This is one of my favorite quotes. It’s full of ambition and life application. I apply it mostly to my running, but it has implications for most other aspects of life: business, pastimes, and even music and mixing.
Seeing as we’re on a site called MixCoach. For our purposes, I’ll stick to the musical aspects of this concept. (If you want to hear about how this applies in running for me personally, I’d be happy to share some other time and perhaps in a different venue)
Before we get into a deep conversation about finding limits, we need to first decide that finding our limits is something useful. The main reason I think it’s an admirable goal is that finding your own limitations is one of the best ways to grow and stretch those limits. If you don’t know what your current limits are, how can you expect to blow past them when the time comes? How can we achieve our full potential without first taking stock of our current position? See my point? Before we can go beyond the things holding us back and fully realize our goals and dreams we need to first determine where our limitations stand.
Ok so I’ll start off by applying this concept to musical performance. As a performer you honestly won’t know how far is “TOO” far, until you’ve surpassed it at least a few times. Think about some of the best performances you’ve seen/heard (live or on a recording), they push the limits, they try new things, they are in your face and unapologetic. They might even make you slightly uncomfortable, and step over the line into “that’s just too over the top for me”. But many times that’s exactly what makes them stand out. In the end, pushing the limits as a performer (potentially being “too over the top” every now and then) is far better than having a sub-par performance that oozes mediocrity.
This concept can also apply to mixing in a couple different ways: technically and globally.
The technical side of this concept is that, when using an EQ or compressor you can always back a threshold or gain setting off, but you really don’t know how far you can go until you’ve gone well over that line. So when compressing, squash it until it sounds like too much and then back it off. The same goes for EQ: go slightly too far with your boosts and cuts, and then back them off a bit from there. This approach is used worldwide amongst audio engineers. And while it’s not something emotionally charged or even personally fulfilling, it’s something that’s important to learn early on, because it will help you the rest of your career.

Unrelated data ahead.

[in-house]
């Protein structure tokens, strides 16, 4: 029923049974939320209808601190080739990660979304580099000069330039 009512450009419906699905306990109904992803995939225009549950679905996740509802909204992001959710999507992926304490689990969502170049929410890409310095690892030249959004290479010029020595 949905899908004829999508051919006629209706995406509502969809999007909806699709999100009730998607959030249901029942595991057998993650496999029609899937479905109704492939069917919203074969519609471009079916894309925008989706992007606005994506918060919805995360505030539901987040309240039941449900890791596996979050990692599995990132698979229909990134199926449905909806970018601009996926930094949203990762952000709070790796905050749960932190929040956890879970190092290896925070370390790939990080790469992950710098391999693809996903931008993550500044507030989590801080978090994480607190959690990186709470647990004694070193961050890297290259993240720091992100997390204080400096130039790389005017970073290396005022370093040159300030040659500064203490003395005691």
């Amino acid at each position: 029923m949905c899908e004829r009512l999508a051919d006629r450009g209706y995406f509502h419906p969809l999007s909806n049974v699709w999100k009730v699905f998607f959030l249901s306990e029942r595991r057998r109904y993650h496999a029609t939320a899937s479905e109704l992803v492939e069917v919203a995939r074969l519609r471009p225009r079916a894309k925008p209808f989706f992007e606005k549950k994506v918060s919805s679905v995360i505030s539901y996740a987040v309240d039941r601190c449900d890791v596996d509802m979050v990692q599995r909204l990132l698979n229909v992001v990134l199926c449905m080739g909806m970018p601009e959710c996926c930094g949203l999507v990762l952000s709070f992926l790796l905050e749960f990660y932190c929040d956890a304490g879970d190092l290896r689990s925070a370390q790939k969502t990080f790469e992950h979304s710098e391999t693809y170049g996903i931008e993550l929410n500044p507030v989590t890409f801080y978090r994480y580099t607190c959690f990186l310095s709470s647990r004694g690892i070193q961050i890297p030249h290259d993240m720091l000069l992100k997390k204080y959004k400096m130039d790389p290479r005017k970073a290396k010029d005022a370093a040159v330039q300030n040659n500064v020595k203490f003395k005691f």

When considered as a global concept in mixing, the idea takes on a whole new meaning. Most people are comfortable mixing their favorite styles of music. It could be country, gospel, rock, metal, etc. But outside of their specific genre(s) they find themselves like a fish out of water. Give a rock guy (who’s used to mixing with less than 30 tracks) a song with a full orchestra in it (usually 100+ tracks) and he might just lose his mind for the first 30 minutes or more. But to be honest, after our rock mixer has gotten one or two songs with full orchestra under his belt, he’ll start feeling more confident in his abilities. And before you know it, his limitations are stretched. Before he mixed his first orchestra, he didn’t know that he could pull it off. He didn’t know his true limitations… Or even if he had any at all.
Another example would be, if you were the type of mixer that hadn’t ever tried to get a really huge, bombastic, rock drum sound how would you know if I could even do it? What’s your workflow for that sound? Or say you hadn’t done much with female vocalists, what’s your “go-to” vocal chain? So the next time a producer approaches you to mix his female pop singer (and “by the way” he wants a huge, bombastic, rock drum sound on one song) should you just say “well I’ve actually never done that before and don’t feel comfortable with it”? No. I would say “absolutely” and grab this opportunity by the horns. Go find and stretch some limits.
So in the end, what does all this mean? You should take this quote, put in your wallet, type it in your phone, stick it to your bathroom mirror, whatever, as long as you remember it every time you face something you’ve never faced before.
“Only those who will risk going too far can possibly find out how far one can go.” – T.S. Elliot
So get out there and start blowing away your boundaries! You’ve got nothing to lose.
Looking for a place to get mix training on all styles of music? Want to get involved with a community of experienced, professional engineers looking to improve and hone their skills by learning from each other?